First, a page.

Dr. Valerie Young
Imposter Syndrome Expert
Linus, the young and gifted character in Peanuts, once said, “I am burdened by a great potential.” And so are you.
You’ve spent years explaining away your success . . . convinced that you’re really not as successful or as competent as everyone else knows you are . . . waiting for the other shoe to drop.
But there is another truth:
YOUR FEAR OF BEING INADEQUATE PALES COMPARED WITH YOUR FEAR OF BEING EXTRAORDINARY
Consciously you’re afraid that people will find out you’re inept. But deep down you know you’re “smart”—or at least smart enough. As Marianne Williamson famously observed, “Our deepest fear is not that we are inadequate. Our deepest fear is that we are powerful beyond measure. It is our light, not our darkness, that most frightens us.”
Buried under all the debris of fear and self-doubt is the certain knowledge that you are infinitely capable. You’ll probably even smile when I tell you that leadership expert Manfred F. R. Kets de Vries considers the impostor syndrome to be “the flip side of giftedness.”
If you don’t believe me, then consider the findings by Wake Forest University psychologists that some people who say they feel like frauds are secretly more confident than they let on. The conclusion was that such people are in effect “phony phonies.”
I respectfully disagree.
I believe what these researchers really revealed is the other side of impostorism. The side of you that, however small and inconsistent, secretly knows you are accomplished and competent and that you really can do it.
As clichéd as it may sound, you really can do anything you put your mind to. Think about it…
Why Barbara Stegemann, or Kelsey Ramsden, or Eleanor Beaton . . . and not you? Why Suze Orman, or Sue Grafton, or Samantha Bee . . . and not you? Why Anita Roddick, or Kathy Dunderdale, or Jane Goodall . . . and not you?
For that matter, why Richard Branson, Rick Steves, Stephen King, Bill Gates, Justin Trudeau, or any man who has achieved his goals and not you? I could go on, of course, but the point is: not one of these amazing women or men is necessarily smarter, better, luckier, or more amazing than you are. True, they’ve acquired certain knowledge, skills, and experience. But the operative word here is acquired.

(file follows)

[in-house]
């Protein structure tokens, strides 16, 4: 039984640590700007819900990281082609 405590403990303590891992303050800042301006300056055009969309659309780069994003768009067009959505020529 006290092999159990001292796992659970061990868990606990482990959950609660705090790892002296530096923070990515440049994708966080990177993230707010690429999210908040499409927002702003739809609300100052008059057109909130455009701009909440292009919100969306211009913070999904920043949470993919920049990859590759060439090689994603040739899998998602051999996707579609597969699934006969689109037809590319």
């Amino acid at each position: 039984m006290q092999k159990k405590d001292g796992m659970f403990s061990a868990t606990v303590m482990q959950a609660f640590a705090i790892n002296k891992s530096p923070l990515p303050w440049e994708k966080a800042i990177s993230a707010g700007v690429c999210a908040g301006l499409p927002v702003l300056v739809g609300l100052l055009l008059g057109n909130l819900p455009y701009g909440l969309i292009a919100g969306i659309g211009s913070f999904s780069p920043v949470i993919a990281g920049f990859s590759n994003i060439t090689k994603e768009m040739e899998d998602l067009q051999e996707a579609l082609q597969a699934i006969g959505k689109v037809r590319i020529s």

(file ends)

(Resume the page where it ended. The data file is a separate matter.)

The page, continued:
An improbable television phenomenon like Julia Child did not come out of the womb being “Julia Child, cooking legend.” She became Julia Child—at forty-nine years old. Playwright Wendy Wasserstein’s turning point came in her early thirties when a friend told her that “the way to be taken seriously is to take yourself seriously.”
Oprah Winfrey had none of the advantages of economic class or a stable family life. She spent the first six years of her life being raised by her grandmother in Mississippi before being shuttled north to live with her mother. At thirteen the scars of abuse and molestation drove her to run away from home and subsequently be sent to a juvenile detention facility, only to be denied admission because all the beds were filled. Nothing in Oprah’s background would have portended success, never mind mega-stardom.
Yet Oprah was remarkably undaunted. Even after being fired from her television reporter’s job and told, “You’re not fit for TV,” she remained undaunted and was later said to remark, “I always knew I was destined for greatness.” And so are you.
You can be powerful beyond measure without becoming a household name. In fact, it takes just as much courage to walk away from what everyone else considers a “dream job” to follow your own road. It takes not one more ounce of courage or energy to dream big than it does to settle. And you’ve got a lot more to gain by shooting high than by shooting low.